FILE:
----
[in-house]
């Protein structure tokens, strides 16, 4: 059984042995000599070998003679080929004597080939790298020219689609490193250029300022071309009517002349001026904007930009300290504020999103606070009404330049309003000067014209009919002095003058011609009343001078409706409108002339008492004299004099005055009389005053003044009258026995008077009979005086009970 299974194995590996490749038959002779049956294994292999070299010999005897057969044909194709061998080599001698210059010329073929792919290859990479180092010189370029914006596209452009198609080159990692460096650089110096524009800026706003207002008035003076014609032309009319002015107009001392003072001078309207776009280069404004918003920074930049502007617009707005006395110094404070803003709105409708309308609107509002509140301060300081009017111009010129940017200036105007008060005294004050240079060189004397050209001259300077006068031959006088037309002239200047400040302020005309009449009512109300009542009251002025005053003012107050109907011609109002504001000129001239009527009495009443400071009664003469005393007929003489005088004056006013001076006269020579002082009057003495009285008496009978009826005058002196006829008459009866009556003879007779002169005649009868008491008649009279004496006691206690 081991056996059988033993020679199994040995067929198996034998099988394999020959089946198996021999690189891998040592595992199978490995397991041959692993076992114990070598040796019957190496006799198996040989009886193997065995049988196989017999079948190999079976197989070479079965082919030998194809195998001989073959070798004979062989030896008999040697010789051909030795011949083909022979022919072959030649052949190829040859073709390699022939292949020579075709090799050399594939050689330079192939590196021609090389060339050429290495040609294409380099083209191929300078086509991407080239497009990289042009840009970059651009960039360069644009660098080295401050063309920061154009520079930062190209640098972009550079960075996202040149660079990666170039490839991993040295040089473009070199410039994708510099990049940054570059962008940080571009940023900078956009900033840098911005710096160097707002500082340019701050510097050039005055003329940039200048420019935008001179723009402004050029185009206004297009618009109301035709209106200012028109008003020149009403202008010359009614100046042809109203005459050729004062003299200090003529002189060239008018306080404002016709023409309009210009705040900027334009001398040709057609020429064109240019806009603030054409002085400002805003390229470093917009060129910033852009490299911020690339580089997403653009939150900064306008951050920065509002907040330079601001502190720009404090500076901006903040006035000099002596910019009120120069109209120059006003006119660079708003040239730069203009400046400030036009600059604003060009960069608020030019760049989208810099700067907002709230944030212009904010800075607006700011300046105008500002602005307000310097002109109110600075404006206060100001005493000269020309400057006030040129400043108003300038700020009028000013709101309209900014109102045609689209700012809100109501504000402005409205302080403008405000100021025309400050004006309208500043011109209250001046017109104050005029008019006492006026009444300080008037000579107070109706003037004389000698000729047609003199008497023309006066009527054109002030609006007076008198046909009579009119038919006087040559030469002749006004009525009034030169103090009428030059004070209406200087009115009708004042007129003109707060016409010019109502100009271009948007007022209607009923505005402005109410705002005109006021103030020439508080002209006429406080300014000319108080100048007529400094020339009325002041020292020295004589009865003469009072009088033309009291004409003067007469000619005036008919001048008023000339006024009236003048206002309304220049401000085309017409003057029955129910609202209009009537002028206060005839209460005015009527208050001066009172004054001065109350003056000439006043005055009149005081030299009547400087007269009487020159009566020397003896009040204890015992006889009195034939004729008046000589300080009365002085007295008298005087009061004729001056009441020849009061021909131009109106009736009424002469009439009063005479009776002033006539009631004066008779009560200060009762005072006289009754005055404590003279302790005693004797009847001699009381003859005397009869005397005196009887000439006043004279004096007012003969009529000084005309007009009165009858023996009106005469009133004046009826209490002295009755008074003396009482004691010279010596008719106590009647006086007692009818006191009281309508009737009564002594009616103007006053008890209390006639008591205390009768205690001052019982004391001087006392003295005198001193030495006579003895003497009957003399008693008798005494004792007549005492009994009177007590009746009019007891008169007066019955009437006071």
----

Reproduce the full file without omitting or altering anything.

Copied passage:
[in-house]
């Protein structure tokens, strides 16, 4: 059984042995000599070998003679080929004597080939790298020219689609490193250029300022071309009517002349001026904007930009300290504020999103606070009404330049309003000067014209009919002095003058011609009343001078409706409108002339008492004299004099005055009389005053003044009258026995008077009979005086009970 299974194995590996490749038959002779049956294994292999070299010999005897057969044909194709061998080599001698210059010329073929792919290859990479180092010189370029914006596209452009198609080159990692460096650089110096524009800026706003207002008035003076014609032309009319002015107009001392003072001078309207776009280069404004918003920074930049502007617009707005006395110094404070803003709105409708309308609107509002509140301060300081009017111009010129940017200036105007008060005294004050240079060189004397050209001259300077006068031959006088037309002239200047400040302020005309009449009512109300009542009251002025005053003012107050109907011609109002504001000129001239009527009495009443400071009664003469005393007929003489005088004056006013001076006269020579002082009057003495009285008496009978009826005058002196006829008459009866009556003879007779002169005649009868008491008649009279004496006691206690 081991056996059988033993020679199994040995067929198996034998099988394999020959089946198996021999690189891998040592595992199978490995397991041959692993076992114990070598040796019957190496006799198996040989009886193997065995049988196989017999079948190999079976197989070479079965082919030998194809195998001989073959070798004979062989030896008999040697010789051909030795011949083909022979022919072959030649052949190829040859073709390699022939292949020579075709090799050399594939050689330079192939590196021609090389060339050429290495040609294409380099083209191929300078086509991407080239497009990289042009840009970059651009960039360069644009660098080295401050063309920061154009520079930062190209640098972009550079960075996202040149660079990666170039490839991993040295040089473009070199410039994708510099990049940054570059962008940080571009940023900078956009900033840098911005710096160097707002500082340019701050510097050039005055003329940039200048420019935008001179723009402004050029185009206004297009618009109301035709209106200012028109008003020149009403202008010359009614100046042809109203005459050729004062003299200090003529002189060239008018306080404002016709023409309009210009705040900027334009001398040709057609020429064109240019806009603030054409002085400002805003390229470093917009060129910033852009490299911020690339580089997403653009939150900064306008951050920065509002907040330079601001502190720009404090500076901006903040006035000099002596910019009120120069109209120059006003006119660079708003040239730069203009400046400030036009600059604003060009960069608020030019760049989208810099700067907002709230944030212009904010800075607006700011300046105008500002602005307000310097002109109110600075404006206060100001005493000269020309400057006030040129400043108003300038700020009028000013709101309209900014109102045609689209700012809100109501504000402005409205302080403008405000100021025309400050004006309208500043011109209250001046017109104050005029008019006492006026009444300080008037000579107070109706003037004389000698000729047609003199008497023309006066009527054109002030609006007076008198046909009579009119038919006087040559030469002749006004009525009034030169103090009428030059004070209406200087009115009708004042007129003109707060016409010019109502100009271009948007007022209607009923505005402005109410705002005109006021103030020439508080002209006429406080300014000319108080100048007529400094020339009325002041020292020295004589009865003469009072009088033309009291004409003067007469000619005036008919001048008023000339006024009236003048206002309304220049401000085309017409003057029955129910609202209009009537002028206060005839209460005015009527208050001066009172004054001065109350003056000439006043005055009149005081030299009547400087007269009487020159009566020397003896009040204890015992006889009195034939004729008046000589300080009365002085007295008298005087009061004729001056009441020849009061021909131009109106009736009424002469009439009063005479009776002033006539009631004066008779009560200060009762005072006289009754005055404590003279302790005693004797009847001699009381003859005397009869005397005196009887000439006043004279004096007012003969009529000084005309007009009165009858023996009106005469009133004046009826209490002295009755008074003396009482004691010279010596008719106590009647006086007692009818006191009281309508009737009564002594009616103007006053008890209390006639008591205390009768205690001052019982004391001087006392003295005198001193030495006579003895003497009957003399008693008798005494004792007549005492009994009177007590009746009019007891008169007066019955009437006071």